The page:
Immigration and Travel Records

Immigration Records are some of the richest genealogy record sets and can provide excellent clues as well as data about your ancestors. Specifically, when they came to America, or traveled but did not immigrate. Emigration records can tell you when they left their homeland and can direct you when they might have immigrated, if you are having trouble finding the immigration record.

What types of information are available in these records? First of all, let me clarify that naturalization records are a related type of record. You can discover online naturalization collections and records available via links on this website on the Naturalizations Page. In the Petition for Naturalization record for example, where and when the applicant arrived in the U.S. is stated. And the Certificate of Arrival is another immigration document used in the naturalization process.

Here’s an article that will list the information available: 45 Reasons to Research Immigration Records

Regarding immigration – it bears repeating – not EVERYONE came through Ellis island. It was open between 1892 and 1954. Approximately 12 million people came through that immigration station. The highest year was 1907, when just over 1,000,000 people came through. For immigrants landing at U.S, ports in the 19th century and early 20th century, the busiest ports were New York, Baltimore, Boston, New Orleans, and Philadelphia. There were almost 100 ports that were used by immigrants to enter the U.S., via the Atlantic and Pacific Oceans, Gulf of Mexico, and the Great Lakes.

Below are state by state links to a page that lists links to immigration and travel collections that are available for free to search and browse.

It is also helpful to review emigration records as well. It sometimes occurs that an immigration record is not available online for a variety of reasons, but you might find some useful information from emigration records where one of you’re ancestors embarked on their journey to America.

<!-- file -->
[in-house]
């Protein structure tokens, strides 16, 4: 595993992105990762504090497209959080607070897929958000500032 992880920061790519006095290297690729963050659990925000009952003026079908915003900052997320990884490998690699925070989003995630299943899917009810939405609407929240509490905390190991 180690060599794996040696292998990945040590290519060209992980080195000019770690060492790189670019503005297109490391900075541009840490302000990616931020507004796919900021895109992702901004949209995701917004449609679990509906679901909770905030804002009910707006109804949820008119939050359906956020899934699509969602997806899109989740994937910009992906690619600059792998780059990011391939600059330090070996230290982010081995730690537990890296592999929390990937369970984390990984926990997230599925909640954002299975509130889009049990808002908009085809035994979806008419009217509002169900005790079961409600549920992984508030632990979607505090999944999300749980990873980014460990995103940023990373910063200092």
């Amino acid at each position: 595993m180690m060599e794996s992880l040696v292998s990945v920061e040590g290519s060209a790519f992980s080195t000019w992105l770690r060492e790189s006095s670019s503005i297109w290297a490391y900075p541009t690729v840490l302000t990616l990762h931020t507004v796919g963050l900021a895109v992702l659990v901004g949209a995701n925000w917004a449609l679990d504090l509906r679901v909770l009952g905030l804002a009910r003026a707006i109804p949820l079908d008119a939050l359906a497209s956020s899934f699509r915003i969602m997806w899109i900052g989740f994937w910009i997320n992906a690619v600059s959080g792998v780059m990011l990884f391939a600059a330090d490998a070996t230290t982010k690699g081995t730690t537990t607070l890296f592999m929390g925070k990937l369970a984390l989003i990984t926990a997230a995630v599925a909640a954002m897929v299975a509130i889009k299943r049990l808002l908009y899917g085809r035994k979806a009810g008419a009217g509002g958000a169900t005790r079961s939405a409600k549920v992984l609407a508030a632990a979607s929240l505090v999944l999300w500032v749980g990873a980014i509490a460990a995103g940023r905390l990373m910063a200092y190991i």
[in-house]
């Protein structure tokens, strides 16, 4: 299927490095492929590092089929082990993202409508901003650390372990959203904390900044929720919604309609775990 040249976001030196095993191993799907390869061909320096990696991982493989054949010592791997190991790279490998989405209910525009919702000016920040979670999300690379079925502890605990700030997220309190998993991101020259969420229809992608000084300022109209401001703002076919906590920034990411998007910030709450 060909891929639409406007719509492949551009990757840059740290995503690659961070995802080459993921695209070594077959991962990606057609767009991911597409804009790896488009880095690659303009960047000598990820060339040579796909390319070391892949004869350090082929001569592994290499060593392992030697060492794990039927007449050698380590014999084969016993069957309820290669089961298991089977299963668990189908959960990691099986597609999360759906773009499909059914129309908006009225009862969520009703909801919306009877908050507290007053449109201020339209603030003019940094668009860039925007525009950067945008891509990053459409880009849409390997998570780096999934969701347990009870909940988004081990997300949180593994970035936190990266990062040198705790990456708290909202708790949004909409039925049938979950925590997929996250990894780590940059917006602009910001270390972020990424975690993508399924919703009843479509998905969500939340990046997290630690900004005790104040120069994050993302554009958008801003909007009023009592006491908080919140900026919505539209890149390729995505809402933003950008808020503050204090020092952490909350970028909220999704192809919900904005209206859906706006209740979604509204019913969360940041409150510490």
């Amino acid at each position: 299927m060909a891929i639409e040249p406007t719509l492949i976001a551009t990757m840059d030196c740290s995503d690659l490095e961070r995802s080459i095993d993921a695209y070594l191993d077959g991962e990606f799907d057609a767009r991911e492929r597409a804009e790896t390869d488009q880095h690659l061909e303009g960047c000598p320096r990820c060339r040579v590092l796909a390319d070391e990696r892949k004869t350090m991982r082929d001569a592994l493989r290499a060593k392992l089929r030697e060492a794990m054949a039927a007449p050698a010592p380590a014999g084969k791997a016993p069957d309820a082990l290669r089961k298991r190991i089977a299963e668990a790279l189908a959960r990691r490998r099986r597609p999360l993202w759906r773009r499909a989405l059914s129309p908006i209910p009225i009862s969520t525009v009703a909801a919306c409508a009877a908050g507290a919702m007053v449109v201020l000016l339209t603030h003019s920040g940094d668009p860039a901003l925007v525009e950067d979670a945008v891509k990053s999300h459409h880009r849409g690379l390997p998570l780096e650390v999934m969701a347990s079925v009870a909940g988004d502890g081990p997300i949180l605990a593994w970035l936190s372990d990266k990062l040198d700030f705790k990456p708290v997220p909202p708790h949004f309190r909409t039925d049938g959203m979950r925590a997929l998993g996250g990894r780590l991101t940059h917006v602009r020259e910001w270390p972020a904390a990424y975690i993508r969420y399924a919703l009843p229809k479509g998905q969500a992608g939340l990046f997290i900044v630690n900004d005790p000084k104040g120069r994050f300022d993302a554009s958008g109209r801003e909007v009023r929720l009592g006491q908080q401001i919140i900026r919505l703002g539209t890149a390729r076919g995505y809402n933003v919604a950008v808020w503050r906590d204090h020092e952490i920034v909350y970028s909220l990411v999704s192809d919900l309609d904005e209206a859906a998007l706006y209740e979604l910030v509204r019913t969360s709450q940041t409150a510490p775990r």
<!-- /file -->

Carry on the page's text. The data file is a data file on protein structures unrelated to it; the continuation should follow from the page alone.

Here are a few free online sites that have online emigration records available.

Denmark – The Digital Danish Emigration Archives
Norway – Digital Archives – Emigrant Records
Germany – Oldenburg Emigrants Database
Ireland – Irish Famine Emigrants 1846-1851 database
Russia – Russians to America Passenger Data File, 1834 – 1897
Germany – Germans to America Passenger Data File, 1850 – 1897
Italy – Italians to America Passenger Data File, 1855 – 1900
Germany – Hamburg Passenger List

Also listed are passenger lists for travel that may not have been immigration related.  I have discovered interesting clues and information from non-immigration travel records as well.

Below, listed by state are links to Free Online Immigration and Travel Collections. Preceding the state by state lists are collections that are for the entire country:

Note: Some of the links listed below take you to a FamilySearch Collection of digital images. Near the bottom of the page under Film/Digital Notes is the name of each sub-collection. If there is a camera icon at the right of the name (in the Format column) then the collections’ images are browsable. If there is a camera with a key icon, it is only available at a Family History Center or affiliated library. If there is a film reel icon, then it is only available in microfilm format, not digital.

(Updated September 2021; recently added links are in BOLD):

United States

New England

Alabama

Alaska

Arizona

California

Colorado

Connecticut

Delaware

District of Columbia

Florida

Georgia

Hawaii

Idaho

Illinois

Indiana

Iowa

Kansas

Kentucky

Louisiana

Maine

Maryland

Massachusetts

Michigan

Minnesota

Mississippi

Missouri

Montana

New Hampshire

New Jersey

New Mexico

New York

North Carolina

North Dakota

Ohio

Oregon

Pennsylvania

Rhode Island

South Carolina

Texas

Utah

Vermont

Virginia

Washington

Wisconsin

Good Luck and Happy Hunting!